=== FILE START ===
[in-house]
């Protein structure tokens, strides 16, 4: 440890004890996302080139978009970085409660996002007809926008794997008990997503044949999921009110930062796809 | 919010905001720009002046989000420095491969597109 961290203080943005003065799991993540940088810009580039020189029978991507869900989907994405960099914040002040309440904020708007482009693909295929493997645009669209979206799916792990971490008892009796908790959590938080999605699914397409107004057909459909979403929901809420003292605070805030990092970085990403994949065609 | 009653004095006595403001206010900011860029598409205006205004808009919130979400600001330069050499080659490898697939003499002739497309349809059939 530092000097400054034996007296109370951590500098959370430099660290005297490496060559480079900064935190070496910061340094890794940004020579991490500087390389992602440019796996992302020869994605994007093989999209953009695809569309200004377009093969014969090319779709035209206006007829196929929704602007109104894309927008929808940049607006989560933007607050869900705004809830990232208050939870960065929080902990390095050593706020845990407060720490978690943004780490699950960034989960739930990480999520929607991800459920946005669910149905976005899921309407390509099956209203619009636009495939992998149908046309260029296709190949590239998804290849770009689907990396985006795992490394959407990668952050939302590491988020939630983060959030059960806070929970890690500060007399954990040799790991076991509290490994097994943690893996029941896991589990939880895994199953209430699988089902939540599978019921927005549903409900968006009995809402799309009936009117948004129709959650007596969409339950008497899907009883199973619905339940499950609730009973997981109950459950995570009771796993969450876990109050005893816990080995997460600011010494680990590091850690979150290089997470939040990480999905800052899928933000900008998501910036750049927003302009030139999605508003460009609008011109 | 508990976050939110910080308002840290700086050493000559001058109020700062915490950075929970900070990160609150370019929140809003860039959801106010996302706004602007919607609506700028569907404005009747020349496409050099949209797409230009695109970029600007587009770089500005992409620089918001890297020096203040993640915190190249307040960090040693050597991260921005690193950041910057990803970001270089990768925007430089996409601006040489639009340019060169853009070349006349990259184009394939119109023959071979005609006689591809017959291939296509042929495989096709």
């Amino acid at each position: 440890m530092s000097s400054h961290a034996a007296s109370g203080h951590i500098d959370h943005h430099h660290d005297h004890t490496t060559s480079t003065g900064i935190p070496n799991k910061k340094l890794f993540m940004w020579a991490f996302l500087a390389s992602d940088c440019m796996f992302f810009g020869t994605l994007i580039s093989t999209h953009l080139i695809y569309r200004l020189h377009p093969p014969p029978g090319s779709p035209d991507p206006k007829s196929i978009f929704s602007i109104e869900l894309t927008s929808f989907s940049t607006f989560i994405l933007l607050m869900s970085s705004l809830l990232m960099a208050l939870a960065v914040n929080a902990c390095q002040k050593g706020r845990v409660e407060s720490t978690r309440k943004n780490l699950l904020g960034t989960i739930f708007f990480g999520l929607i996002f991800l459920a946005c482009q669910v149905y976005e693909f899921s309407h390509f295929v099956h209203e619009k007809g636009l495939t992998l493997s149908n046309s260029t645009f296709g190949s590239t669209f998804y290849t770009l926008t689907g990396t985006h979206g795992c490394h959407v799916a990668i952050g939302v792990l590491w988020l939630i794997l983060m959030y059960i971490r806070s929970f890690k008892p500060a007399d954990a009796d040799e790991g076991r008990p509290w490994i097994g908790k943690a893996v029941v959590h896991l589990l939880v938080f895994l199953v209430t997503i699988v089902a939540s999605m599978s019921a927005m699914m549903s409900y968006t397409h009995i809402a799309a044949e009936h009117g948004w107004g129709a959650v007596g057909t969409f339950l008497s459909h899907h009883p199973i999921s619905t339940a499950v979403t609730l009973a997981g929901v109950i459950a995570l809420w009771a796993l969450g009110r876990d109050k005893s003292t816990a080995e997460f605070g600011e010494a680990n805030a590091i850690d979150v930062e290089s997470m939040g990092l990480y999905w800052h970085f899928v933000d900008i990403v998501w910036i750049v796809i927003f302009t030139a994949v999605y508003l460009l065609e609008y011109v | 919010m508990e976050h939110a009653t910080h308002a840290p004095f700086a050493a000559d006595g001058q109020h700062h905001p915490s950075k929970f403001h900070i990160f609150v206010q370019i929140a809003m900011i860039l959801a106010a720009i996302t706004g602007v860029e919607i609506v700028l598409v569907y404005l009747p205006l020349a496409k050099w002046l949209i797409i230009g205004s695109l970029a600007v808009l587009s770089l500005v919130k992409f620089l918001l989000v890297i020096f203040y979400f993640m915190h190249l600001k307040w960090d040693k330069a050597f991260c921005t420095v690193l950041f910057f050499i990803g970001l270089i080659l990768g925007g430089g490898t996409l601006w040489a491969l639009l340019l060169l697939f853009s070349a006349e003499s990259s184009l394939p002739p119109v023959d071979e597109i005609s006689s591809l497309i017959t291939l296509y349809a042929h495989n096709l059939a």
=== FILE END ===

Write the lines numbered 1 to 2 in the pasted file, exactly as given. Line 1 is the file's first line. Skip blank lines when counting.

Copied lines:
[in-house]
């Protein structure tokens, strides 16, 4: 440890004890996302080139978009970085409660996002007809926008794997008990997503044949999921009110930062796809 | 919010905001720009002046989000420095491969597109 961290203080943005003065799991993540940088810009580039020189029978991507869900989907994405960099914040002040309440904020708007482009693909295929493997645009669209979206799916792990971490008892009796908790959590938080999605699914397409107004057909459909979403929901809420003292605070805030990092970085990403994949065609 | 009653004095006595403001206010900011860029598409205006205004808009919130979400600001330069050499080659490898697939003499002739497309349809059939 530092000097400054034996007296109370951590500098959370430099660290005297490496060559480079900064935190070496910061340094890794940004020579991490500087390389992602440019796996992302020869994605994007093989999209953009695809569309200004377009093969014969090319779709035209206006007829196929929704602007109104894309927008929808940049607006989560933007607050869900705004809830990232208050939870960065929080902990390095050593706020845990407060720490978690943004780490699950960034989960739930990480999520929607991800459920946005669910149905976005899921309407390509099956209203619009636009495939992998149908046309260029296709190949590239998804290849770009689907990396985006795992490394959407990668952050939302590491988020939630983060959030059960806070929970890690500060007399954990040799790991076991509290490994097994943690893996029941896991589990939880895994199953209430699988089902939540599978019921927005549903409900968006009995809402799309009936009117948004129709959650007596969409339950008497899907009883199973619905339940499950609730009973997981109950459950995570009771796993969450876990109050005893816990080995997460600011010494680990590091850690979150290089997470939040990480999905800052899928933000900008998501910036750049927003302009030139999605508003460009609008011109 | 508990976050939110910080308002840290700086050493000559001058109020700062915490950075929970900070990160609150370019929140809003860039959801106010996302706004602007919607609506700028569907404005009747020349496409050099949209797409230009695109970029600007587009770089500005992409620089918001890297020096203040993640915190190249307040960090040693050597991260921005690193950041910057990803970001270089990768925007430089996409601006040489639009340019060169853009070349006349990259184009394939119109023959071979005609006689591809017959291939296509042929495989096709």